MARA Students Present their InterPARES Trust Research

MARA Blog

Published: June 14, 2017 by Anna Maloney

Over the past few years, several MARA and iSchool students have had the opportunity to spend a semester completing a research-oriented internship with the InterPARES Trust, “a multi-national, interdisciplinary research project exploring issues concerning digital records and data entrusted to the Internet.”

In the spring 2017 semester, MARA students Jami Dobretz and Krysten Hanson worked with Dr. Pat Franks to research the intersection between federal government policies, social media, and privacy. They presented the culmination of their work to iSchool students and faculty members in the webcast, “Federal Government Social Media Use: The Balance between Freedom of Information and Privacy.” Their presentation provides an in-depth look at federal social media use in the United States, Canada, the United Kingdom, Australia, and New Zealand, commenting on the maturity of the de facto and de jure policies that govern social media use, as well as the advantages of disadvantages of using platforms like Facebook, Twitter, and YouTube to convey messages to citizens.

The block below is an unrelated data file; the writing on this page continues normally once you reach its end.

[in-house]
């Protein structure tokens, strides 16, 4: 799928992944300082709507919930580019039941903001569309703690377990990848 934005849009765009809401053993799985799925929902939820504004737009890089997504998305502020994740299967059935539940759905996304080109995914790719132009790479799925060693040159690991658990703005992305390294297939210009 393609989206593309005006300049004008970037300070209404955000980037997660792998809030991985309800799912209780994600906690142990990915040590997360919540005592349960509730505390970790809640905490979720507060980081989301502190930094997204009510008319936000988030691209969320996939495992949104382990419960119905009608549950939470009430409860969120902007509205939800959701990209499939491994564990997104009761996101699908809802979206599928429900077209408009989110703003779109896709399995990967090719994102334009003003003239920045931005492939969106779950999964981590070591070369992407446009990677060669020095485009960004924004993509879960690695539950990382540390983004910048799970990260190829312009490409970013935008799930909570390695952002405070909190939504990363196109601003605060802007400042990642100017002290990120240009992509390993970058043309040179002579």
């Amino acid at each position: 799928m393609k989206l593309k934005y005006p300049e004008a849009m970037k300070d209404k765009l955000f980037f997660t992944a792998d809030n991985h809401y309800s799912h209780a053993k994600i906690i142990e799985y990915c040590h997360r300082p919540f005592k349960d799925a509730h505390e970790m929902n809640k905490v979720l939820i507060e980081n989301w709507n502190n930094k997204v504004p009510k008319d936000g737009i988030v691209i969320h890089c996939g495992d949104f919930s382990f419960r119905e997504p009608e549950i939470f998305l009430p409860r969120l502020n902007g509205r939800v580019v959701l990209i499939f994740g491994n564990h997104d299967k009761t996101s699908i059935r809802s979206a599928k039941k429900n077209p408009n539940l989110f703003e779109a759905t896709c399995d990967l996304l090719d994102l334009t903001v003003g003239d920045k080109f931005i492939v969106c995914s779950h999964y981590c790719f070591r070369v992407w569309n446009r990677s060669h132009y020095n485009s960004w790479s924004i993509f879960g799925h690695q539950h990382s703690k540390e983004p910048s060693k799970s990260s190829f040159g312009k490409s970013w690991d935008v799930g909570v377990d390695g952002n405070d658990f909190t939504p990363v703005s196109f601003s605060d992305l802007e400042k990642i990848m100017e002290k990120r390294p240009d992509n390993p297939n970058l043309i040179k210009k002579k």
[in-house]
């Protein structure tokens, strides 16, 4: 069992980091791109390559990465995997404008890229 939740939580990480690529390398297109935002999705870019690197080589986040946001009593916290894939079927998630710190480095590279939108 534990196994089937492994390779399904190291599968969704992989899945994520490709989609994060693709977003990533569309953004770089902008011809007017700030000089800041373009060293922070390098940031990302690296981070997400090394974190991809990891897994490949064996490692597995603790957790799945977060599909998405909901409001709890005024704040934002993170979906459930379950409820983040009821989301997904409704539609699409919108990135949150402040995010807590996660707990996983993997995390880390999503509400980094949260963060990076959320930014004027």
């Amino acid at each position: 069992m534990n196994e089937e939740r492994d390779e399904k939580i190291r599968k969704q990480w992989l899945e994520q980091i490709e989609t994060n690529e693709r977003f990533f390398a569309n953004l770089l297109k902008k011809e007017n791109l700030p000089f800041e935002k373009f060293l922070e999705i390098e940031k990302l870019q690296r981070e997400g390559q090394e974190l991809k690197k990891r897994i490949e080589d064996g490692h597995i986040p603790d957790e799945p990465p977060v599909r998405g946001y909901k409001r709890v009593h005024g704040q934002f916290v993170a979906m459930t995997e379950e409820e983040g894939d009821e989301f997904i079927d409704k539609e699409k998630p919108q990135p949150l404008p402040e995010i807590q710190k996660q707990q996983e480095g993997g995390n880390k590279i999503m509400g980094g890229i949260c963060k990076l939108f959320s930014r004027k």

While the Internet certainly exposes people to content they may have not seen in their day-to-day life, one concern highlighted by Hanson is that web 3.0 blurs the lines between public and private life, and may still not be doing enough to reach constituents who live in areas without access to high-speed Internet. Dobretz’s portion of the presentation focused specifically on the state of privacy at the federal level, and draws a distinction between the expectations and reality when it comes to the security of personal data and information.

MARA students past, present, and future are invited to enjoy this and other on-demand iSchool webcasts, and to reflect on their experiences with social media and government.